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Chris Hardesty

Protected data sharing and Life Sciences in the Asia Pacific: From treatment to prevention

BY CHRIS HARDESTY

In the last decade, “big data” and “data & analytics” dominated the life sciences sector, and with increasing digitisation and liberation of data, the sharing of medical information will take center stage going forward. But it comes with great responsibility, particularly from a security and privacy perspective because health data is highly valued, especialty by hackers.

Whilst personal identity numbers can fetch around US$15 on the dark web, personal health records are worth upwards of US$100 each because identity theft becomes more specific to the individual. The SingHealth incident, where 1.5 million patient records were exposed, goes to show no one is safe.

How can life sciences companies prevent threats to their own data and that of partner stakeholders from derailing growth ambitions and advancements in connected care? How should they tackle the shift in mindset such that cyber security becomes an enabler of innovation, rather than an inhibitor?

Security by design
In a study conducted by Forbes Insights and KPMG on cyber security in life sciences, findings indicate that whilst life sciences organisations are elevating cyber security as a strategic imperative, it is at a pace that lags behind the desired adoption of broader digital technologies. Further, according to the International Association of Privacy Professionals, life sciences organisations spend about US$8m on privacy compliance programmes annually though it is expected to be more like US$15m for digitalty-transformed companies, and upwards of US$2m for fast-growing biotechs.

“Healthcare breaches around the world are unfortunate,” said Rob Suarez, Global Head of Product Security at BD (Becton, Dickinson and Company). “But it is an opportunity for the industry to come together to make an impact. There must be continuous efforts to improve security by design, taking into account the clinical workftows and patient experience. Industry collaboration is the key to progress as there will never be enough resources individually."

"It's a multi-faceted evolution for vertical industries like life sciences," observed Christopher Martin, Asia Pacific Director for Access Partnership, a global technology policy consulting firm. “Not only are they improving internal systems to be more secure, but there is a realisation that engaging with other sectors and governments on cyber regulation is imperative to ensure policy does not conflict with business." 

The lack of proper cyber security programmes at the organisational level is hurting business and consumers in numerous ways. These range from the halting of clinical trials due to poor technology infrastructure and fear of intellectual property (IP) theft, to valuation concerns during mergers & acquisitions when one of the companies reveals data privacy violations, and the removal or recall of medical devices from data streaming services because of tampering concerns. Common amongst these examples are the concepts of data sharing, Internet of Things (loT) and underlying it all, the people element.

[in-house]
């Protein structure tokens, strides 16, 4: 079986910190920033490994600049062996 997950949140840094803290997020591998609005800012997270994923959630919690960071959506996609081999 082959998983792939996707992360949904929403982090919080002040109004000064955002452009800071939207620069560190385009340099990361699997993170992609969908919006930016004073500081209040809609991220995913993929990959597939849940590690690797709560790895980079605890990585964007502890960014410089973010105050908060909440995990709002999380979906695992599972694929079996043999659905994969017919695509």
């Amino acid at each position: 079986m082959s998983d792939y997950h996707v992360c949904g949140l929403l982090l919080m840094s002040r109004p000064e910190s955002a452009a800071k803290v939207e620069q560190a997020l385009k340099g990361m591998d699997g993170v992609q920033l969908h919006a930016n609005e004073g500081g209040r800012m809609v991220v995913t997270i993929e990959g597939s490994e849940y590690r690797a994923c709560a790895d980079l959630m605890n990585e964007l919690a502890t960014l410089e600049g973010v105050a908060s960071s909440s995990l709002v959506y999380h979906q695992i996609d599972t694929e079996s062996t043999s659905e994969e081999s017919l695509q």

Data sharing for the win
Forward-looking life sciences companies are betting their future on being integrated, data-driven service organisations rather than as mere product sellers. Many are looking for new sources of data, even direct from consumers through wearables and social media. Unfortunately, as breaches have shown, whilst data is valuable and available, ineffective governance will prevent open sharing. The damage arising from data loss include reputational, regulatory and eventually, the removal of social license to hold such information.

“The fourth industrial revolution is data driven,” remarked Floor van der Wind, a member of the KPMG Life Sciences Digital Enablement team in Singapore. “The value of data tends to increase as digitalisation increases and organisations are starting to actively explore the possibilities of sharing data to enhance innovation and growth. One such example is Google Maps, which now serves as a platform for Google's partners to do business”

However, laws governing data localisation threaten to undo much of the progress made in areas like telemedicine and remote servicing of medical devices, Caitlin Asjes, Director of Public Affairs for BD Greater Asia, pointed out. “Data localisation denies small and mid-sized companies the many benefits, including increased security, that come with more advanced technologies that are available when using the cloud.”

Progress in innovation for life sciences companies will see them mature from data analysis to data sharing across borders, with competitors, on the cloud and in real-time. Whilst this may sound daunting for some, 76% of the participants in the Forbes insights-KPMG study believe moving to the cloud actually improves their security profile. However, nearly half of these same executives have not increased cyber security budgets despite their knowledge of high-profile breaches.

B&D’s portfolio, which now includes over 200 products with software embedded, is trending toward IoT-enabled technologies, hence the laser focus on cyber security initiatives and emphasis on medical device security and transparency. The company regularly publishes results from cyber security vulnerability assessments (CVAs), and outlines the procedures on their website. “No device will ever be 100% secure because the landscape is constantly evolving,” said Asjes. “We need to work with our customers to ensure we stay ahead of the threats.”

loT: Interest of Thieves?